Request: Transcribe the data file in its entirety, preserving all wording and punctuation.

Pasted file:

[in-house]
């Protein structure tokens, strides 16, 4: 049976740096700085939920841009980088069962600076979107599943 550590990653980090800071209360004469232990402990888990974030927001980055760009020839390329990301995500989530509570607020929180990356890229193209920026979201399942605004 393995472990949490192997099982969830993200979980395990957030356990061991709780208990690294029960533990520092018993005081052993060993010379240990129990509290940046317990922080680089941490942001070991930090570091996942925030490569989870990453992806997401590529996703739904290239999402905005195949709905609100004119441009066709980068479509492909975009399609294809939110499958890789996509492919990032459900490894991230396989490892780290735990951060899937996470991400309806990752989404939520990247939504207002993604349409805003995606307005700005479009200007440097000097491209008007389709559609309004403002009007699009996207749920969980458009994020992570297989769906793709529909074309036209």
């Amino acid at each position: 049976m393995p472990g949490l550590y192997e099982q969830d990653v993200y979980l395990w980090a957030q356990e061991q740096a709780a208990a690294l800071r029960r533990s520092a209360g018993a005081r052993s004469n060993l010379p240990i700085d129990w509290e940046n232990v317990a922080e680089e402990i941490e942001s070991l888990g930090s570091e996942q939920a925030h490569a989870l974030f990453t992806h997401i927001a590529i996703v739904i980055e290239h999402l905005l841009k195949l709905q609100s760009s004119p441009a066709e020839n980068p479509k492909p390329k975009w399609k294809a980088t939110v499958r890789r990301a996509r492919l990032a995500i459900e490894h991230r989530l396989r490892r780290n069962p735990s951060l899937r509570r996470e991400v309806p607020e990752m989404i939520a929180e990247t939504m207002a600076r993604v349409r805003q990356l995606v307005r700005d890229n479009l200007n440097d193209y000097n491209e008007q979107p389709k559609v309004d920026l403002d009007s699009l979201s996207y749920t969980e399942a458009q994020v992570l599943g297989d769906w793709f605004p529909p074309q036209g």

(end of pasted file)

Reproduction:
[in-house]
């Protein structure tokens, strides 16, 4: 049976740096700085939920841009980088069962600076979107599943 550590990653980090800071209360004469232990402990888990974030927001980055760009020839390329990301995500989530509570607020929180990356890229193209920026979201399942605004 393995472990949490192997099982969830993200979980395990957030356990061991709780208990690294029960533990520092018993005081052993060993010379240990129990509290940046317990922080680089941490942001070991930090570091996942925030490569989870990453992806997401590529996703739904290239999402905005195949709905609100004119441009066709980068479509492909975009399609294809939110499958890789996509492919990032459900490894991230396989490892780290735990951060899937996470991400309806990752989404939520990247939504207002993604349409805003995606307005700005479009200007440097000097491209008007389709559609309004403002009007699009996207749920969980458009994020992570297989769906793709529909074309036209």
């Amino acid at each position: 049976m393995p472990g949490l550590y192997e099982q969830d990653v993200y979980l395990w980090a957030q356990e061991q740096a709780a208990a690294l800071r029960r533990s520092a209360g018993a005081r052993s004469n060993l010379p240990i700085d129990w509290e940046n232990v317990a922080e680089e402990i941490e942001s070991l888990g930090s570091e996942q939920a925030h490569a989870l974030f990453t992806h997401i927001a590529i996703v739904i980055e290239h999402l905005l841009k195949l709905q609100s760009s004119p441009a066709e020839n980068p479509k492909p390329k975009w399609k294809a980088t939110v499958r890789r990301a996509r492919l990032a995500i459900e490894h991230r989530l396989r490892r780290n069962p735990s951060l899937r509570r996470e991400v309806p607020e990752m989404i939520a929180e990247t939504m207002a600076r993604v349409r805003q990356l995606v307005r700005d890229n479009l200007n440097d193209y000097n491209e008007q979107p389709k559609v309004d920026l403002d009007s699009l979201s996207y749920t969980e399942a458009q994020v992570l599943g297989d769906w793709f605004p529909p074309q036209g």